Prices for consumer goods are down in Denver, but inflation remains a worry as regulators eye more interest rate increases

Grocery store inflation discount items
Rachel Estabrook/CPR News
Discounted items at a King Soopers store in Castle Rock on June 17, 2022. In Metro Denver, prices for food at home jumped 10.6 percent over the year.

Prices for some consumer goods in the Denver area slowed in November, providing some relief from the stubborn inflation that has been taking a bite out of pocketbooks for the past year.

An index that measures prices for everything from gasoline and groceries to airplane tickets and housing increased by 6.9 percent last month compared to the prior year, according to the U.S. Bureau of Labor Statistics. That’s the smallest gain since last November, and is down from 9.1 percent in March, the data show.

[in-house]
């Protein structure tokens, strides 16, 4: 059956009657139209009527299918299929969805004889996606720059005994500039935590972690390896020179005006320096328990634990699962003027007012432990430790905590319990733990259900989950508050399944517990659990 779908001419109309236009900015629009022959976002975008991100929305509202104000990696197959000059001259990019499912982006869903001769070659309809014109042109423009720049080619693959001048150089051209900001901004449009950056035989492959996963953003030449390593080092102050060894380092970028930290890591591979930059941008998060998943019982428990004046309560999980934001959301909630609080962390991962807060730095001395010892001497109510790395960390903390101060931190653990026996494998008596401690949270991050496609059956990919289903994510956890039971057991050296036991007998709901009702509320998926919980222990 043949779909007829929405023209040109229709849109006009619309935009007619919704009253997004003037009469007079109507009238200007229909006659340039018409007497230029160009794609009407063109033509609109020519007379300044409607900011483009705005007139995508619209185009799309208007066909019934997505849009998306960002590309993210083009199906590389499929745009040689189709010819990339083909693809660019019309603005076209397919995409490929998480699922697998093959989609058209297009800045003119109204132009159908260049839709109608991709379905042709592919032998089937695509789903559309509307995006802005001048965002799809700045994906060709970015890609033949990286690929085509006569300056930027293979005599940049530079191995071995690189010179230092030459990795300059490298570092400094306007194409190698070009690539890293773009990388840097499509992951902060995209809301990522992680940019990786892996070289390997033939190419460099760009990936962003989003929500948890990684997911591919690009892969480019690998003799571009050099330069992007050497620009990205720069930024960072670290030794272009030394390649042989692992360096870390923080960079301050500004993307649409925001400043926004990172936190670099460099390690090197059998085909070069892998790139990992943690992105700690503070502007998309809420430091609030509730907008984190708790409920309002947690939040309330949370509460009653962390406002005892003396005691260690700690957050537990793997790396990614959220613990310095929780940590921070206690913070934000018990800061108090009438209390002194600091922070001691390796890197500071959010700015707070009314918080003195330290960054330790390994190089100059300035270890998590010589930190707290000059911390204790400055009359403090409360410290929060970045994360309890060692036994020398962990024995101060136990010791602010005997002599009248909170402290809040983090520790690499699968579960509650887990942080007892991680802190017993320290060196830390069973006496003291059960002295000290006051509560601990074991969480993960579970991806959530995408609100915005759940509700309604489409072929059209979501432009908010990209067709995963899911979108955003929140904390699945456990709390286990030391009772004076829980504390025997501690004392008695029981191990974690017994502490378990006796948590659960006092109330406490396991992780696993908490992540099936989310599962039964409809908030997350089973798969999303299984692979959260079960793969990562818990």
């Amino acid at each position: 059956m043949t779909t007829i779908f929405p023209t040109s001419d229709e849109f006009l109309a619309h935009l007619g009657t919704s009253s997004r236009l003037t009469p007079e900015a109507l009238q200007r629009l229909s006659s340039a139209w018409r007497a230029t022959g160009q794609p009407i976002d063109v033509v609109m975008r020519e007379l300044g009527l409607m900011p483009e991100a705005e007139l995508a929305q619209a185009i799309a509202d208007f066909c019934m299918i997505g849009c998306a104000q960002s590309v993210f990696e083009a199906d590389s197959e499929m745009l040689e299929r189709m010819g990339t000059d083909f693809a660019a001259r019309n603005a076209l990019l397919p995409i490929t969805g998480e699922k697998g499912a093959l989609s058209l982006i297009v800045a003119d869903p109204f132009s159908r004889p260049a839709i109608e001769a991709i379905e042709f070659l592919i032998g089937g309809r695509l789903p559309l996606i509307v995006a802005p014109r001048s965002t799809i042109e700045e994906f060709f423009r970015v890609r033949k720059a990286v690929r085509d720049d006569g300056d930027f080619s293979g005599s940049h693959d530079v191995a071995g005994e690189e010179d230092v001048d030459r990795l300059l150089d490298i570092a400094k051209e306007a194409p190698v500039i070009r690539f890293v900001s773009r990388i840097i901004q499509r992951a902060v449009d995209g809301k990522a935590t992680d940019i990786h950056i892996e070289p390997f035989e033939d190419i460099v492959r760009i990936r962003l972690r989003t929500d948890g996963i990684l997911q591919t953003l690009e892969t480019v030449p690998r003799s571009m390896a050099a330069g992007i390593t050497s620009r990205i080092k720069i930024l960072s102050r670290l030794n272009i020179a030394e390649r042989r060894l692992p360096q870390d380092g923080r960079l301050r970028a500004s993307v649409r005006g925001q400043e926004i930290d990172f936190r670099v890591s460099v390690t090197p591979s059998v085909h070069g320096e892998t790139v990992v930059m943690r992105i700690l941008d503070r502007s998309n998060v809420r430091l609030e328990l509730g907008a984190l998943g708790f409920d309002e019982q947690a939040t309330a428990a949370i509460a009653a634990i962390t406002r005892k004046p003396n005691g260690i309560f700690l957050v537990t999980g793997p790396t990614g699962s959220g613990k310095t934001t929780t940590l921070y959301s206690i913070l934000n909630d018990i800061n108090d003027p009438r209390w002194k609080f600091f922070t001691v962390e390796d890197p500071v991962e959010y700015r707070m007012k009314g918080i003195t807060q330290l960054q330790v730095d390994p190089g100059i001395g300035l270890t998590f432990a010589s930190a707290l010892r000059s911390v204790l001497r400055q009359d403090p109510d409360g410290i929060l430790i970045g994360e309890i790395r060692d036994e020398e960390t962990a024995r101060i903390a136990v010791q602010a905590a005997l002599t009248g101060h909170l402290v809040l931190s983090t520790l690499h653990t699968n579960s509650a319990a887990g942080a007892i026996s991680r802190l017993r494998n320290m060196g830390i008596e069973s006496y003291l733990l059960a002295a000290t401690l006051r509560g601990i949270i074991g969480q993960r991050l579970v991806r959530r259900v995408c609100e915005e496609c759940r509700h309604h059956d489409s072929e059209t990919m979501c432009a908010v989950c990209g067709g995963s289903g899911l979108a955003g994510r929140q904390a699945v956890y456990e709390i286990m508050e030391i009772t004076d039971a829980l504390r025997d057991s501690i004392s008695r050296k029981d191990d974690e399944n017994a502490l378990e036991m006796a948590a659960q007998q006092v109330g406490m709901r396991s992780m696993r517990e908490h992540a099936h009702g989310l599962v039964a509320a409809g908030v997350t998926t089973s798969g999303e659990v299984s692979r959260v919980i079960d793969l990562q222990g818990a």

The trajectory mirrors the national trend: U.S. prices rose 7.1 percent in November, down from 7.7 percent in October. Slowing price gains could be a sign the Federal Reserve’s effort to tame inflation by raising interest rates is working. Interest rate hikes slow demand for things like mortgages and housing because it is simply more expensive to borrow money.

Some consumer good prices in November actually fell compared to October, the last time Denver statistics were calculated. For example, the cost of fruits and vegetables declined 0.4 percent in the two-month period, although prices are still up more than 10 percent compared to last year. Gas prices are also down — falling 3.2 percent since October and 8.8 percent from a year ago.

Despite the recent price declines, inflation remains well above the central bank’s target rate of between 2 and 3 percent. The Federal Reserve is widely expected to keep raising interest rates into next year.